Chenille disaster

I never realized that chenille could give problems weaving. I have only used one color from a single cone in the past and had great results. This time, I used 5 colors and two thickness' for a mixed warp. This was from 2 sources - one reliable and one unknown. Lables both said rayon chenille. Bad bad bad. One was cotton and finished at a different rate than the rayon. Don't believe labels.

I sewed the ends with zigzag and straight stitches. I knotted the ends tightly. I dampened it and tossed it in the dryer, as I always do. Threads broke, threads came out. The cotton hung didn't change much but the rayon ends tangled and shed - that was ok, since I was going to sew my sample into a vest. But I have these stiff pulled threads the whole length. After trying to untie my knots and work the ends so the tight ones loosened and the loose ones tightened, I still have a mess. the areas in between are this lovely velvet - good color, just a wonderful feel. So tantalizing.

The lesson here is know your sources and always test the yarn. I have plenty of the good stuff and, undaunted, will put on another warp soon minus the thin cotton. I was sampling to make a jacket. I wonder if the seams will ravel with rayon chenille. I have only used it for scarves. Can you tell, I am not a very experienced weaver? I nearly ran to the knitting machine with my chenille when I first saw what happened. But I will get back on the horse and try again.

Send advice, if you have any. I am always willing to listen to the voice of experience. Help me get this dunce cap off my head.


Cotton Finally

This spring my cotton plants were hit by a late frost and died. So in mid June I put in a few green cotton seeds hoping to at least have seeds for next year. I knew my crop would not have a long enough growing season to produce a full set of cotton.

Well the bolls formed, but wouldn't open, except for one. I have been worrying over the coming frost, so I took matters into my own hands. The technique I settled on was to use a table knife and slice along the natural spines of the cotton bolls. I sort of pry the sides open and wait a day. Finally, I pop the inside supports so the bolls curl back and fluff the cotton. The sun will bring it to full color.

I don't know if I will get any viable seeds, but the bolls do seem to be opening and drying out. I can bring them in to a windowsill to finish off, if I must. We must wait until spring to see if my seeds work.


Hazel wins war of the needles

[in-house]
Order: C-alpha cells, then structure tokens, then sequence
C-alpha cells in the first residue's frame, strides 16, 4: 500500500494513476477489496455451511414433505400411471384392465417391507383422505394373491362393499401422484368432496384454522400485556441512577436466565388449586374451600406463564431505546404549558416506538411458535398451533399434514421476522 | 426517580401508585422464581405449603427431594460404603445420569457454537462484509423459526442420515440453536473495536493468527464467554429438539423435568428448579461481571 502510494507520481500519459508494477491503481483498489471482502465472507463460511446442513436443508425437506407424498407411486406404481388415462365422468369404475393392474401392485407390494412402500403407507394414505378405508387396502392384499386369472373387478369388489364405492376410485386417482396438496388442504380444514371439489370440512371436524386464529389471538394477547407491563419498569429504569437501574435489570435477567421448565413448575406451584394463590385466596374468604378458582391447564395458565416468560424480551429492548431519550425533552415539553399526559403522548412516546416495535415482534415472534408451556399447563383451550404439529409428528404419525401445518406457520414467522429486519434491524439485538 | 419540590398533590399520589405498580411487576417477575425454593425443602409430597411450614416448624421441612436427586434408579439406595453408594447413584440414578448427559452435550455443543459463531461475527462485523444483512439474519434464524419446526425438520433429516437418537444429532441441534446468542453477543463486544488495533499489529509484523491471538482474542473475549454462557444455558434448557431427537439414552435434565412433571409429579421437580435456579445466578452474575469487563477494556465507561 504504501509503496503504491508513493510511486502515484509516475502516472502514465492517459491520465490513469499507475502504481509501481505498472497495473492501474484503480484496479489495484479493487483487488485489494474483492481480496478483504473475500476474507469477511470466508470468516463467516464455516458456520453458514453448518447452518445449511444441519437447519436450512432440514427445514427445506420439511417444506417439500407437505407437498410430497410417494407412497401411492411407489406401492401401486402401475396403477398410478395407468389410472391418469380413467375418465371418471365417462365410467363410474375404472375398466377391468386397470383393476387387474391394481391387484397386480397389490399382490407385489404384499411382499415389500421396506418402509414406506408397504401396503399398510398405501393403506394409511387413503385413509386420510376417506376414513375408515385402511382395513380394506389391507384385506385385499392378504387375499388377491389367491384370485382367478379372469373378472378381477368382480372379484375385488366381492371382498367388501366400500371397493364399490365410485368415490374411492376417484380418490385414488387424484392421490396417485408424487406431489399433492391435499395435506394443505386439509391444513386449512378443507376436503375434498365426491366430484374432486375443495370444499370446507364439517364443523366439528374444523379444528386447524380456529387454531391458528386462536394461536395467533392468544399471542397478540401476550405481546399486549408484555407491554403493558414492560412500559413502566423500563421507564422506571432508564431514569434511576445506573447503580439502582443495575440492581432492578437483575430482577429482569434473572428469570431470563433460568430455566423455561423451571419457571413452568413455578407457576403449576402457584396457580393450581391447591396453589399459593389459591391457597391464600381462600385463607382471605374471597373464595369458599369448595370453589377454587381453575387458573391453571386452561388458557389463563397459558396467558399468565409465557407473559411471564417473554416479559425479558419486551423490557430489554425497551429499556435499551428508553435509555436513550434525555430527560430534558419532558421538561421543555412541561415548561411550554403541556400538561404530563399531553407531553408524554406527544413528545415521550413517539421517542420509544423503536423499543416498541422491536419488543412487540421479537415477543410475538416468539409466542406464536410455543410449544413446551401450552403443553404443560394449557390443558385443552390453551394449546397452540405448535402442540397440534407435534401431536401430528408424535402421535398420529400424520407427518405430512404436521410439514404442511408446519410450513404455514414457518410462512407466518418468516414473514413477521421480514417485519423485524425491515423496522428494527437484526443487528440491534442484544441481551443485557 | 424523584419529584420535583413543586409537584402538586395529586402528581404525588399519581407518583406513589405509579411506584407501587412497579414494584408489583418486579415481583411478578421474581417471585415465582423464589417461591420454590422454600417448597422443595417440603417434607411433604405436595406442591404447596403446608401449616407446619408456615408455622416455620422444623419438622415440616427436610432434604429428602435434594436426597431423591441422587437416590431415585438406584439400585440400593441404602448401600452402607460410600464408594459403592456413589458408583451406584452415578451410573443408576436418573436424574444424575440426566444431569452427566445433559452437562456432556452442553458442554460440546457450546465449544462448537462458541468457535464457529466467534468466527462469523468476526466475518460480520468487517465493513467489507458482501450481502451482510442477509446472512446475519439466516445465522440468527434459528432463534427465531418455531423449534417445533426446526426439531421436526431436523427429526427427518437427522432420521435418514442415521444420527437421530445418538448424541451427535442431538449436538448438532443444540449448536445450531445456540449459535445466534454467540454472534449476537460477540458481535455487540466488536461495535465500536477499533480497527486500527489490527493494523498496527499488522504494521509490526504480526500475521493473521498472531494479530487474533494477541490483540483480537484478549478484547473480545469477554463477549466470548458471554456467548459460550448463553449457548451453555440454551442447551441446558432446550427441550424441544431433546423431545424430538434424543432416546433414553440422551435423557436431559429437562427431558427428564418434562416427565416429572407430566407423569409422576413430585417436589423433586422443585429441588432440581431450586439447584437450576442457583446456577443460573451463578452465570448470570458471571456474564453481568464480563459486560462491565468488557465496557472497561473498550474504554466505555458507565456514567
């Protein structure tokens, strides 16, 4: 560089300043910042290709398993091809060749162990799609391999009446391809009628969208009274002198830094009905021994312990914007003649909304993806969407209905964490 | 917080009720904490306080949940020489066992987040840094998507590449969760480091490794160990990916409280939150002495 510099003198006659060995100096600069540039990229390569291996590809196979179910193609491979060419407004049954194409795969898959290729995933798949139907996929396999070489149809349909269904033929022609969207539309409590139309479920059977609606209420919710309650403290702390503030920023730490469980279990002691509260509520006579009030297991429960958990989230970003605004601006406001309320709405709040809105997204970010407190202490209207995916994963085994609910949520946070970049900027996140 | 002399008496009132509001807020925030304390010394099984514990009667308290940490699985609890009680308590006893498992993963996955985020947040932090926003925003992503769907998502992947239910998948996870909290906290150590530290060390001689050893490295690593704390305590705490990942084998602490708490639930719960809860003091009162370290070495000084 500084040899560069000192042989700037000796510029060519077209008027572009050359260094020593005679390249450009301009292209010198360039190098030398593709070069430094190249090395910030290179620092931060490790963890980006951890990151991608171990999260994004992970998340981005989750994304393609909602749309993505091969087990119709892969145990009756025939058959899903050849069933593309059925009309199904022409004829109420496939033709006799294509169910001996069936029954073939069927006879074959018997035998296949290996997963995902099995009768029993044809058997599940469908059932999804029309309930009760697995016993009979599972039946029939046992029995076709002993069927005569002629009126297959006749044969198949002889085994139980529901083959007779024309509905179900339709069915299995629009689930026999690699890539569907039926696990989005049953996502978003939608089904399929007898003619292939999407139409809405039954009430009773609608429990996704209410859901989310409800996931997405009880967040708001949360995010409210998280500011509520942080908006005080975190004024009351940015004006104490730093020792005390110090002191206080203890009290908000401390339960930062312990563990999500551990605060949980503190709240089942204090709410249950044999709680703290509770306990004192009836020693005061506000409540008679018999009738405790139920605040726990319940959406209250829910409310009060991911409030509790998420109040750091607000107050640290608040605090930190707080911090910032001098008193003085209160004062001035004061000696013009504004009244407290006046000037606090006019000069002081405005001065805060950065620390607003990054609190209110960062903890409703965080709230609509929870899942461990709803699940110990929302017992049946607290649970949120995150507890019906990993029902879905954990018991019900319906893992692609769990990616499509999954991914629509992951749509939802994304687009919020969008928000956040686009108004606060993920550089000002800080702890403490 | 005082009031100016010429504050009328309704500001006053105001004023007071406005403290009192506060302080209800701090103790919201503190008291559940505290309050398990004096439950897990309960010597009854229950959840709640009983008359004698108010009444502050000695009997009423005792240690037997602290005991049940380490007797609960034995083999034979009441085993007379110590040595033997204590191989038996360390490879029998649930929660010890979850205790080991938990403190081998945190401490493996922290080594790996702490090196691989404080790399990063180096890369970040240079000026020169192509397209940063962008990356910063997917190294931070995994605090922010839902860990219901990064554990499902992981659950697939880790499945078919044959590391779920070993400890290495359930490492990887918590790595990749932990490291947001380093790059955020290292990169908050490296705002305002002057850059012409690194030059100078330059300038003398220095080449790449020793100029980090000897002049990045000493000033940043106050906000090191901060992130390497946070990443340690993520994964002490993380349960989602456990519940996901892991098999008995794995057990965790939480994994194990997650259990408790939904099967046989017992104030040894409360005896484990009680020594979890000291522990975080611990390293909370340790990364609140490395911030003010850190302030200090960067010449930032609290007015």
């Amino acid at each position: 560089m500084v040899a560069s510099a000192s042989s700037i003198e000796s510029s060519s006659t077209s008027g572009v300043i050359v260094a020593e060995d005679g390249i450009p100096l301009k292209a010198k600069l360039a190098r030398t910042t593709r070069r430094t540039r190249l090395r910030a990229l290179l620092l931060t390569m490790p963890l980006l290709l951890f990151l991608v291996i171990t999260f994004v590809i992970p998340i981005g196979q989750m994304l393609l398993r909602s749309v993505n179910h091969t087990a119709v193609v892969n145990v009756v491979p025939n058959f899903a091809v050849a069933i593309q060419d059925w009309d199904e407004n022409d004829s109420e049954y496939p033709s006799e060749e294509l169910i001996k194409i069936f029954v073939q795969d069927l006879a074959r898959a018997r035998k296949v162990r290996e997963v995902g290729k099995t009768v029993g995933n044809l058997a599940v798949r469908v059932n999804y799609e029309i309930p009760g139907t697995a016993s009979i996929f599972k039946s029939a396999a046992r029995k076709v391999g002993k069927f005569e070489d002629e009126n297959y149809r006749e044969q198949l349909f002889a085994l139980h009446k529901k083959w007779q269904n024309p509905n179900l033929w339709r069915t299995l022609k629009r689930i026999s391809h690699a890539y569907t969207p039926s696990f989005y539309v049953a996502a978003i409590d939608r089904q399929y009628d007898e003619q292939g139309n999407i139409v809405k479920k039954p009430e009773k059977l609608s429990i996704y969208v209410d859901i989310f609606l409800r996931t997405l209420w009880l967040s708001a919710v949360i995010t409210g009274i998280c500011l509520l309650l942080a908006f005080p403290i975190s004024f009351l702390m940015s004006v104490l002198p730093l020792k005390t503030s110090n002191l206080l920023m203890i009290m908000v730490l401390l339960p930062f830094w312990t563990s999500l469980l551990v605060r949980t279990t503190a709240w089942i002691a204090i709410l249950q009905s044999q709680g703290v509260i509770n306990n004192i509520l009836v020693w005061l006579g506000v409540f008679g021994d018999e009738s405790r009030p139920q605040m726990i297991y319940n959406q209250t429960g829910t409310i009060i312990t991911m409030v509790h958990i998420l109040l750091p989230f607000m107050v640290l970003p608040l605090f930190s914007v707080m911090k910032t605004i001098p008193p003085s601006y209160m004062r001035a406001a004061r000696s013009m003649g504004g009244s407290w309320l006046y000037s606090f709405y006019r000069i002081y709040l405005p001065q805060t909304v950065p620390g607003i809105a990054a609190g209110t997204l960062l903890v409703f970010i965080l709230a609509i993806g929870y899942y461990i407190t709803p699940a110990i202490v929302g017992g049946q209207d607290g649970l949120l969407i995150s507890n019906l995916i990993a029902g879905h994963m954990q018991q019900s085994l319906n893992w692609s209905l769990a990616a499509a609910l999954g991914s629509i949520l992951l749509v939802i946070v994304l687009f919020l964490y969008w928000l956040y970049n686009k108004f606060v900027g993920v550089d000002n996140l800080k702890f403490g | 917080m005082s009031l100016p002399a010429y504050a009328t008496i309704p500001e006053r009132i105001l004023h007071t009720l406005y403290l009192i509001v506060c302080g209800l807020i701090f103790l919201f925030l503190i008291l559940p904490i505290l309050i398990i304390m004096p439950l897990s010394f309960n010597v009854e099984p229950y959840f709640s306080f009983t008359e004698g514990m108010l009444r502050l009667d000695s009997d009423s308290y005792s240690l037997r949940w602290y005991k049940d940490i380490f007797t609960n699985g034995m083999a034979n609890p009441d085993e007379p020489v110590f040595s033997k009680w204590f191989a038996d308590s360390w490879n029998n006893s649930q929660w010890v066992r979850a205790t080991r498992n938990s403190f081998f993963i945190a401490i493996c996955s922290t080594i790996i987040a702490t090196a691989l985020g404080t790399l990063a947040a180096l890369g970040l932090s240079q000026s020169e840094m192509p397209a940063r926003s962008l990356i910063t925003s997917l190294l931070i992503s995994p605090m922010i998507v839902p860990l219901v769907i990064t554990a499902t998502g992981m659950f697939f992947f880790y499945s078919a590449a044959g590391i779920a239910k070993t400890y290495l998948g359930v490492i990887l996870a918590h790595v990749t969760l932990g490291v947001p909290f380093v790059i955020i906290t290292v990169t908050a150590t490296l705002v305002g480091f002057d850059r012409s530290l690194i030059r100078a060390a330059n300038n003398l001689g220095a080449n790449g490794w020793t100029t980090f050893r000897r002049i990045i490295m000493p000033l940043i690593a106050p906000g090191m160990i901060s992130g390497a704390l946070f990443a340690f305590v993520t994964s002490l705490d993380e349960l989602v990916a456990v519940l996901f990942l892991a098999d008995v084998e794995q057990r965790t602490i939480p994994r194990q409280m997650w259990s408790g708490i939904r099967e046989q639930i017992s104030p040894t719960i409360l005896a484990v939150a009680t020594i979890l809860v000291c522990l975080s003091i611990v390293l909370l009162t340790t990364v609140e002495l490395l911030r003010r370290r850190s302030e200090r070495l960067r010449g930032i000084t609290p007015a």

Oct 10 2004
Shetland Islander Hazel Tindall was crowned the world's fastest knitter after beating international competitors in London.

Mrs Tindall, 52, took the title with a world record 255 stitches in three minutes, far ahead of her closest challenger, Londoner Olga Pobedeskaya, who managed 214 stitches in the same time.
Defending champion and world record holder Wendy Moorby from West Yorkshire completed an all-British top three with 207 stitches.

Mother-of-two Mrs Tindall, who works as a school administrator, said knitting was a family tradition which she took up when she was four years old.

She said: "Winning the competition feels a bit unreal. The opposition was very stiff.
"I was brought up in a house where my grandmother and my auntie would always be knitting.
"They all needed to knit in order to clothe the children and put food on the table."

She added that, school holidays permitting, she would defende her title at the next World Speed Knitting Championships.

Competitors from across the UK and the world took part in the event which was held over three days during the Knitting and Stitching Show at Alexandra Palace.On Thursday, American author and designer Lily Chin defended her speed crochet title, setting a new world record with 86 treble crochets in three minutes.

Sad Sock Day

While reorganizing the studio today, I ran across my bag of old handspun socks, no longer wearable. Oh what a sad thing. I found my first pair done with my first handspun - romney mohair mix. And my favorite pair, a lincoln/corrie cross (in the sheep) combed with yearling mohair. Those worked well and felted down slightly. They are in perfect shape with perfect color. Unfortunately, they are just too small.

It was an education learning what has worked and what wore out over time. I found that I make a lot of socks with mohair and they resist dirt and odor. I should mix this with a felting wool like merino and make them big. The ones with The Fold's Lincoln/Silk heels showed no signed of wear at all. I need to reinforce the ball of the foot.

I picked out the really good ones that didn't fit and sent them off to charity pickup. I picked my two favorite pairs and will reknit part to fix them. I tossed the rest, having darned them too many times. As my husband was picking up the garbage after my sorting he saw the socks. "Can't we unravel these and reknit?" Ah, he is really getting the fiber habit. No stash is safe. I have created a monster!

This is the first time I throw away any handspun projects. But some things just must die. Goodbye old friends.


SOAR Market Song

Sung to the tune of the Underdog Cartoon Theme Song (can be found here)

When autumn comes around this year
We'll gather wheels with all our peers
And send the shepherds to their shears
We hope those vendors have new gear
For SOAR Market, SOAR Market

Bags of Fiber
Tools and Yarn
Woody Francine
Jim Yarn Barn
SOAR Market, SOAR Market


Back from SOAR 2004

Official SOAR wave:
Elbow Elbow
Wrist Wrist Wrist
Screw in the Lightbulb, Screw in the Lightbulb